Last weekend, Taste Washington! 2012 had its way with our collective palates in Seattle, bringing together a few hundred of the state’s wineries, along with dozens of restaurants offering tasty morsels as teasers to their styles and wares. We chose for the two-day “regular” ticket option, as three hours a day for two days certainly seemed like a solid way to do things, and provided a good “pace” that didn’t seem rushed.

On Saturday our arrival was easy (read: we didn’t have to fight a line, really), and we headed towards the “back” of the room as to avoid the crowds towards the doorway, which worked out fairly solidly. The room was just the right mix of alphabetically-placed brands mixed together with Washington’s AVAs, making for a fairly easily navigated experience. If you haven’t been to Taste before, you could probably compare it to a business trade show, with a bit more queueing up at each table.

Our first day started off with the Betz Family Winery table, where we had the 2009 Clos de Betz, a Bordeaux blend built with 65% Merlot, 29% Cabernet Sauvignon and 6% Petit Verdot. That should have told us something, as we ended up sticking with a bit more red on day one than originally intended, but that wasn’t a downer by any means. Saturday was full of a fairly smart crowd that handled themselves well in a room chock full of really fantastic wine at the group’s beck and call, I must add.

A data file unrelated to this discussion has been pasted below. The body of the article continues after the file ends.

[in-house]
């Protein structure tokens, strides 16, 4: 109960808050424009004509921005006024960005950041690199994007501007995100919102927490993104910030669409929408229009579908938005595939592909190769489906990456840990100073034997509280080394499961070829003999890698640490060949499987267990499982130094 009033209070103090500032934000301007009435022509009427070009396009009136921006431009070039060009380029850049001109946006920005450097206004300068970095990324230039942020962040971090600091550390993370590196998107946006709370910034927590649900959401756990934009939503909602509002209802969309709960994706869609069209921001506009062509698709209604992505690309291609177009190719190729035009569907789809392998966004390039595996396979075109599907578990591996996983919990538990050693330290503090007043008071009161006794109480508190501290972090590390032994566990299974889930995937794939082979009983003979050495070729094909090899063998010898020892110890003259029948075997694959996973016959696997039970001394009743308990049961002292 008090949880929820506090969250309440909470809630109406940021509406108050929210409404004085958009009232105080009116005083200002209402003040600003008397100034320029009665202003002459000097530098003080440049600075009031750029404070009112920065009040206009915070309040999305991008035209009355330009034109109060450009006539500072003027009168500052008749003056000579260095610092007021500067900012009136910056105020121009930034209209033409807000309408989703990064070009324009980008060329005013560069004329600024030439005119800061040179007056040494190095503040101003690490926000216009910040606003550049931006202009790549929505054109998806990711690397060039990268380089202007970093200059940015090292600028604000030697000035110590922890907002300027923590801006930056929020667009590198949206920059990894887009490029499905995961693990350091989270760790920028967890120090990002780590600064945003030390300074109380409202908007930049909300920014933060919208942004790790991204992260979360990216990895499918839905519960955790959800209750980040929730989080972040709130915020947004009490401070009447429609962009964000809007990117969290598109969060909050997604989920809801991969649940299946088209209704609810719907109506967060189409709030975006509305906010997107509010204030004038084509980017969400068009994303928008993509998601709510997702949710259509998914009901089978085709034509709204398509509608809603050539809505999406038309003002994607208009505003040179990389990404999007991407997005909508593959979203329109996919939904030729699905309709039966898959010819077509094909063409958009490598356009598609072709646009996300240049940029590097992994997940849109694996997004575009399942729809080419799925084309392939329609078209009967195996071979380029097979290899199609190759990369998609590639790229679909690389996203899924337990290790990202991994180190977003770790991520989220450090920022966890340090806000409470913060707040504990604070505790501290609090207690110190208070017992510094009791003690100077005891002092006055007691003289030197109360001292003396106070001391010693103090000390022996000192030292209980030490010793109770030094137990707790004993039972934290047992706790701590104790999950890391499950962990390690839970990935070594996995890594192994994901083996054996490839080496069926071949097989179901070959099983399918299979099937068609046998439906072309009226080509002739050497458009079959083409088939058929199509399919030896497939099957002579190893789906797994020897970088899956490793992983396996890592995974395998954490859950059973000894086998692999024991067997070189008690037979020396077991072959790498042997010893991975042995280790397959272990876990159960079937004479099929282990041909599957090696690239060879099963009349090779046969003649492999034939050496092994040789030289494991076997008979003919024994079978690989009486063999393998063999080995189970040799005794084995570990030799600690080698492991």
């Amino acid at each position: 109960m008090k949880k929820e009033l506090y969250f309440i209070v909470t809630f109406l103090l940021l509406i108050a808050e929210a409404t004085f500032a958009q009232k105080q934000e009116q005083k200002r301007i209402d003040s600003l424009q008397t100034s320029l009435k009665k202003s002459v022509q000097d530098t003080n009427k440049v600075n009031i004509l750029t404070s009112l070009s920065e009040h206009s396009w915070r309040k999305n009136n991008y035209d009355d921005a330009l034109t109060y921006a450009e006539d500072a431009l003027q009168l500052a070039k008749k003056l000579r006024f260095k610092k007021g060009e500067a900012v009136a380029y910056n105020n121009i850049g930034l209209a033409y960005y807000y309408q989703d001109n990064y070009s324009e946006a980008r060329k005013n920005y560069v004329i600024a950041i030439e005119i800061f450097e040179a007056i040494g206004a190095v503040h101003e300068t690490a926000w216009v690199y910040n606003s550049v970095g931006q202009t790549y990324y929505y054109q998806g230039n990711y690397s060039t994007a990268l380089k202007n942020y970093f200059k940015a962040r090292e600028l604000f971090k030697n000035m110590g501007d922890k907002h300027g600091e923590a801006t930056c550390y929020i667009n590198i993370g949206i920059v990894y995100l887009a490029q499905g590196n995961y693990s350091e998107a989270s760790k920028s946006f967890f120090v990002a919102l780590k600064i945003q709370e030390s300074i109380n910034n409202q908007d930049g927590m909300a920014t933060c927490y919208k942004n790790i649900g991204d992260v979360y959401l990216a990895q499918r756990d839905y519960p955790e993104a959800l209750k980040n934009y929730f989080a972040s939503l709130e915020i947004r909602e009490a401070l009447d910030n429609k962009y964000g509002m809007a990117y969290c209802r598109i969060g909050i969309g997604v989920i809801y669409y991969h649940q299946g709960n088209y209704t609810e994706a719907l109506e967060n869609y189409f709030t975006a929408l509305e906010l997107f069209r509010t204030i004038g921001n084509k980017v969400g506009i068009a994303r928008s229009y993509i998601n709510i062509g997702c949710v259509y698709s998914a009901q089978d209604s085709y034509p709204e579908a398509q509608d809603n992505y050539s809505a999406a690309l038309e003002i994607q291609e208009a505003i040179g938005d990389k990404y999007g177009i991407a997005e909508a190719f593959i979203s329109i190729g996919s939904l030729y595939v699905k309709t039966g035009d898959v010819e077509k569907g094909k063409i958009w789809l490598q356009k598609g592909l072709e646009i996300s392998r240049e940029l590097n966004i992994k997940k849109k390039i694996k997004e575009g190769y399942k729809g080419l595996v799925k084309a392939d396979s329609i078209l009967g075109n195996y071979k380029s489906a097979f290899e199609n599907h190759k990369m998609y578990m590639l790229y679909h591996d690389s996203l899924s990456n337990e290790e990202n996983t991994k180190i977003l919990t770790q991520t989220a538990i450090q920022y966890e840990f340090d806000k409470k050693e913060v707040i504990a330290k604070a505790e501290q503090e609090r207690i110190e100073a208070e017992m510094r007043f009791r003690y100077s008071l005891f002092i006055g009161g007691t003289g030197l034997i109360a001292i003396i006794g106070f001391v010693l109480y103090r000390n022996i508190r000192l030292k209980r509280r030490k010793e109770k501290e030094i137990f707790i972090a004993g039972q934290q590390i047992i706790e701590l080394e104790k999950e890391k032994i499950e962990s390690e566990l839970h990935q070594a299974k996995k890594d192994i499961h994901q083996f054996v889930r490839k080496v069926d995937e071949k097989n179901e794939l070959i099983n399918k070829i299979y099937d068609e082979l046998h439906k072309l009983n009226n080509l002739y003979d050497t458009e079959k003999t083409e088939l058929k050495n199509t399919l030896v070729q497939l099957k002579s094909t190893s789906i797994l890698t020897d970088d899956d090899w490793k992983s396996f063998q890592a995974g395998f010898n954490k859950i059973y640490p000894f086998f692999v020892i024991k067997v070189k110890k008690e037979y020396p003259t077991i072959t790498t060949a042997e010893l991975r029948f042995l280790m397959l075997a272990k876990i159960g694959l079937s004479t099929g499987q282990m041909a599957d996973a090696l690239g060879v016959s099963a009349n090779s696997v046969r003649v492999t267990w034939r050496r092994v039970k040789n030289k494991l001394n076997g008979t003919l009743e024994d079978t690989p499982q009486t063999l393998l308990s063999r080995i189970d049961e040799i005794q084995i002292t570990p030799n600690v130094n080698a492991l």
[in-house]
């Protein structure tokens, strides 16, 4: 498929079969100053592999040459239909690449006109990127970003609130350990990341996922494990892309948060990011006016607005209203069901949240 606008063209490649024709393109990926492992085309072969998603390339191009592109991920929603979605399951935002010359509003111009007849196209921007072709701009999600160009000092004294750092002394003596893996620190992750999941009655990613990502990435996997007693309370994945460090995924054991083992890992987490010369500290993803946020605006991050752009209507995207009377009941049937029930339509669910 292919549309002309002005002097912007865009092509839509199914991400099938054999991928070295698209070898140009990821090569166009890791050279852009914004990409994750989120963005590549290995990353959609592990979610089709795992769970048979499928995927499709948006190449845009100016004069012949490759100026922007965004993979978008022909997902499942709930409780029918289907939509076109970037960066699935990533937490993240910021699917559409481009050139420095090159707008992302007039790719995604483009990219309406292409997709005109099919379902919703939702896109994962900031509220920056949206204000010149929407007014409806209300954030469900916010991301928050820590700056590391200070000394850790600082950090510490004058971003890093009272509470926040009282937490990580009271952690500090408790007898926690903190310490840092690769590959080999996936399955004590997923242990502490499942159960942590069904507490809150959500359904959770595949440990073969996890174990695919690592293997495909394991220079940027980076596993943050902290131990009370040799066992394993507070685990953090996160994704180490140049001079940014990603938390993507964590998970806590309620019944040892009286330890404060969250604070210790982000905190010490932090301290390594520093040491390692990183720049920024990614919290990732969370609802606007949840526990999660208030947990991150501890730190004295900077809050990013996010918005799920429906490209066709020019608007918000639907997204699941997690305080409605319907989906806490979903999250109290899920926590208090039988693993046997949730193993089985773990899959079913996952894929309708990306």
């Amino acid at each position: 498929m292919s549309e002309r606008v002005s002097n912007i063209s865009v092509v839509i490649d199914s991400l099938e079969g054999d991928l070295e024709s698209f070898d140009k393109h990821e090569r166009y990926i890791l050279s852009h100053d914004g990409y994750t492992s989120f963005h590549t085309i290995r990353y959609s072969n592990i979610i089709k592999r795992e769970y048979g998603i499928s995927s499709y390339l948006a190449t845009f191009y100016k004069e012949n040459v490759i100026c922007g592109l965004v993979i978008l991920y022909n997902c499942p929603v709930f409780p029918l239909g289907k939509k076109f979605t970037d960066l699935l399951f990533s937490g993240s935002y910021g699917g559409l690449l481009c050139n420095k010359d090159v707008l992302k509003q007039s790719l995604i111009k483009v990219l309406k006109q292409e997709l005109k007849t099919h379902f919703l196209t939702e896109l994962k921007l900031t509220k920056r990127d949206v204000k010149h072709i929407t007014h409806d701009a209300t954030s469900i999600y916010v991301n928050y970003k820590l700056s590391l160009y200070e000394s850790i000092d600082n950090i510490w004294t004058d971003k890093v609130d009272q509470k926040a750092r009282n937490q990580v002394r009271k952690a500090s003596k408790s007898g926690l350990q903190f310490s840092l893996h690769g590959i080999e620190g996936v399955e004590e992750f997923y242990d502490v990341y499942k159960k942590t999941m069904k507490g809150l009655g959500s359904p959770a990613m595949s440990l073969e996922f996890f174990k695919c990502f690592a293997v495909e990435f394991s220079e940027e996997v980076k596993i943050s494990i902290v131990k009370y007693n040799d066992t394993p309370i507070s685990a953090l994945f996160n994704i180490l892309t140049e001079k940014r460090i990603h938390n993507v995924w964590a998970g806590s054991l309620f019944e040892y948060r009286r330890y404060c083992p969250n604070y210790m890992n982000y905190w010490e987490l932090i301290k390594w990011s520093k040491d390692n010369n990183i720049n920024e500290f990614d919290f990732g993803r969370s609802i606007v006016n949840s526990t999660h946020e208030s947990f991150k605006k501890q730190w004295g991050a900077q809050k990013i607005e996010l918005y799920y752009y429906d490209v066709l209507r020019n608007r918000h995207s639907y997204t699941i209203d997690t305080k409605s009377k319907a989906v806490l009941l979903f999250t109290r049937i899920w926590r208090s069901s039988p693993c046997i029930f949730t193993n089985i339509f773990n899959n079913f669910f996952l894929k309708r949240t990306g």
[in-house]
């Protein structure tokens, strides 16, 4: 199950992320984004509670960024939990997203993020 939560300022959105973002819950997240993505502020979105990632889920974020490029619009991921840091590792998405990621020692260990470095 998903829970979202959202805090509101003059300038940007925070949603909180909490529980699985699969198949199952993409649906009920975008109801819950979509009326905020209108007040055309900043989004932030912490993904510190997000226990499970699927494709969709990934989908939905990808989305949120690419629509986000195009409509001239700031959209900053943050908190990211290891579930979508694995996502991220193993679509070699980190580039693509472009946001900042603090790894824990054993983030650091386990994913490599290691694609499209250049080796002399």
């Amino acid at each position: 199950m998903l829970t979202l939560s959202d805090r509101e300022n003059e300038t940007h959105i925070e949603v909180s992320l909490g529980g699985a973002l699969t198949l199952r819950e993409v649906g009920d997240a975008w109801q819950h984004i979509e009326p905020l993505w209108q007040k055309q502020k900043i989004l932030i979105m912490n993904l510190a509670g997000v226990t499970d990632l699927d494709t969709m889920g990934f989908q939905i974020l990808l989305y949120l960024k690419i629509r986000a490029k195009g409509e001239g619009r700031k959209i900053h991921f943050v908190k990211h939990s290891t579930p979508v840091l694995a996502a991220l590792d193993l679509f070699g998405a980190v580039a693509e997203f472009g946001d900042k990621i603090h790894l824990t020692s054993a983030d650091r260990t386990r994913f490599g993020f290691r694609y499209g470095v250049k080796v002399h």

More thoughts on Day One as follows:

    • 2010 Syncline Mourvedre. Worth finding for yourself. A standout from both days.
    • 2008 Bartholomew Cabernet Franc. A fairly unheralded winery that the locals in Seattle should probably spend more time with. Bart has done a great job at trying to find out what works, IMO, and has made a solid run at a number of varietals. Definitely into the Viognier as well.
    • Palisade Restaurant Alaskan halibut ceviche. Served on endive with pepper confetti, cilantro and popcorn. Probably our favorite seafood at the show, and it was consistent both days.
    • Hook & Plow served up some locally-”grown” bites, and definitely stood out to us as unique and well-planned.
    • Maybe I’m crazy, but it didn’t feel like there was enough food, though the coconut cupcakes from PinkaBella were INSANE.

The evening continued for us with an “afterparty” that included Greg & Stacy Lill pouring DeLille Cellars and O Wines for an enthusiastic crowd of visitors at the building we happen to live at, which made for exactly zero excuse not to attend. But that’s another blog post…

On Sunday, we began the day with a leisurely morning and a lunch at Purple Cafe in downtown Seattle. One Starbucks visit and a downpour later, our Uber delivered us safely to SoDo, and we promptly piled onto the line forming outside of Day Two at Taste.

At a minimum, Day Two seemed far more crowded than Day One, but who’s to say. We beelined to Syncline, as we had heard grand things about the Blanc de Blanc, and contemplated doing a bit more of the white varietals than Saturday, and were not disappointed. The Rose was solid too, and the Mourvedre was worth returning for. Being the in the vicinity of the letters R-S-T had its advantages, too, as we visited with RN74‘s pastry chef, Kim Mahar, who was whipping up miniature beignets (a signature dessert if you haven’t stopped by) that hit the spot, to say the least.